Criminal. Affirms conviction of Class A misdemeanor resisting law enforcement.

John McLaughlin v. State of Indiana (NFP)
49A05-1305-CR-245
Criminal. Affirms denial of motion to suppress.

In the Matter of the Civil Commitment of T.K. v. Department of Veterans Affairs, Richard L. Roudebush VA Medical Center (NFP)
49A02-1310-MH-878
Mental health. Affirms involuntary commitment to the VA Medical Center.

John Kryza v. State of Indiana (NFP)
64A05-1305-CR-239
Criminal. Affirms convictions of Class C misdemeanor OWI with an alcohol concentration equivalent of at least 0.08 grams but less than 0.15 grams of alcohol and Class C misdemeanor OWI.

Casey M. Jordan v. State of Indiana (NFP)
02A04-1307-CR-355
Criminal. Affirms sentence for conviction for indirect contempt of court arising from the violation of a no-contact order.

The Indiana Supreme Court and Tax Court posted no opinions at IL deadline. The 7th Circuit Court of Appeals posted no Indiana opinions by IL deadline.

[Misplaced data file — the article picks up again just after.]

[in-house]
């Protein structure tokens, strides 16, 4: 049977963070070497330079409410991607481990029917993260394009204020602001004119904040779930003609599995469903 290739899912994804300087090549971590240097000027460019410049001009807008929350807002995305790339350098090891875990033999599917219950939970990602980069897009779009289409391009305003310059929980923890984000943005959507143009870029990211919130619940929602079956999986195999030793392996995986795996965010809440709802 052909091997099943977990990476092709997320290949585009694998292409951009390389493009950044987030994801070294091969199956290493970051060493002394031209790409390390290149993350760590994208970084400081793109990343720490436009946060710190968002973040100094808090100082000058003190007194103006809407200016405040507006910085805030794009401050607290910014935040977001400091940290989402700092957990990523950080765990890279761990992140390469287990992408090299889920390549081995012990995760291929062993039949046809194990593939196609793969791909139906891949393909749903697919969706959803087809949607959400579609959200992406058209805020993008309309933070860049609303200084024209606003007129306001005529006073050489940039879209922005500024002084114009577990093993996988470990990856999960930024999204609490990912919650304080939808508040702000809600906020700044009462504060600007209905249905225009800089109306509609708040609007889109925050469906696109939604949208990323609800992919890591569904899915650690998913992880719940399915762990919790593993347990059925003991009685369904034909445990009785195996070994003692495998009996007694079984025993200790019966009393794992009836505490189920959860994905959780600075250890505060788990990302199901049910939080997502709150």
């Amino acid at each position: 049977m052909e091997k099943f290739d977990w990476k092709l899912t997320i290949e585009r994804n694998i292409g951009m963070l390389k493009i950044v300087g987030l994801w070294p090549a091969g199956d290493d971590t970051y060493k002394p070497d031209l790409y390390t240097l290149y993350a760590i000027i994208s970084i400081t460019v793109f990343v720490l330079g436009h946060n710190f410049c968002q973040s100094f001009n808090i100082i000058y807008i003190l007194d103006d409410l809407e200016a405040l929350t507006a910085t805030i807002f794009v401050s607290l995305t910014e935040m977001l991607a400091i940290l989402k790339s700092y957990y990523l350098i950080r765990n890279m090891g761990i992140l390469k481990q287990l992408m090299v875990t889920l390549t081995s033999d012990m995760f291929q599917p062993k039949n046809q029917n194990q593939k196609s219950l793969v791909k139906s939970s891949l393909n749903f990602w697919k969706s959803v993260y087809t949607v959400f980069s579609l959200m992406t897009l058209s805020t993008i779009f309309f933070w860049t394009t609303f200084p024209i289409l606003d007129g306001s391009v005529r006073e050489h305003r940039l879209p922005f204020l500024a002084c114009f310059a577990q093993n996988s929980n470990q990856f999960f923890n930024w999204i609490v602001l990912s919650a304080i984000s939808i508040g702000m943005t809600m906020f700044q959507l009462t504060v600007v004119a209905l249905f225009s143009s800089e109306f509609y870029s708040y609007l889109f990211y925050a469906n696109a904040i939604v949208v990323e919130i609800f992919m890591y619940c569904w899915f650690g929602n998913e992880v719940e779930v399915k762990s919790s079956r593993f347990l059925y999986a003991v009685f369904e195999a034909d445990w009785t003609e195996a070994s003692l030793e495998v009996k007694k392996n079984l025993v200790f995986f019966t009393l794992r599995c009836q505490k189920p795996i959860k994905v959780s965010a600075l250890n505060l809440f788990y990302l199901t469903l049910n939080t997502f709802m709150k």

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  1. The practitioners and judges who hail E-filing as the Saviour of the West need to contain their respective excitements. E-filing is federal court requires the practitioner to cram his motion practice into pigeonholes created by IT people. Compound motions or those seeking alternative relief are effectively barred, unless the practitioner wants to receive a tart note from some functionary admonishing about the "problem". E-filing is just another method by which courts and judges transfer their burden to practitioners, who are the really the only powerless components of the system. Of COURSE it is easier for the court to require all of its imput to conform to certain formats, but this imposition does NOT improve the quality of the practice of law and does NOT improve the ability of the practitioner to advocate for his client or to fashion pleadings that exactly conform to his client's best interests. And we should be very wary of the disingenuous pablum about the costs. The courts will find a way to stick it to the practitioner. Lake County is a VERY good example of this rapaciousness. Any one who does not believe this is invited to review the various special fees that system imposes upon practitioners- as practitioners- and upon each case ON TOP of the court costs normal in every case manually filed. Jurisprudence according to Aldous Huxley.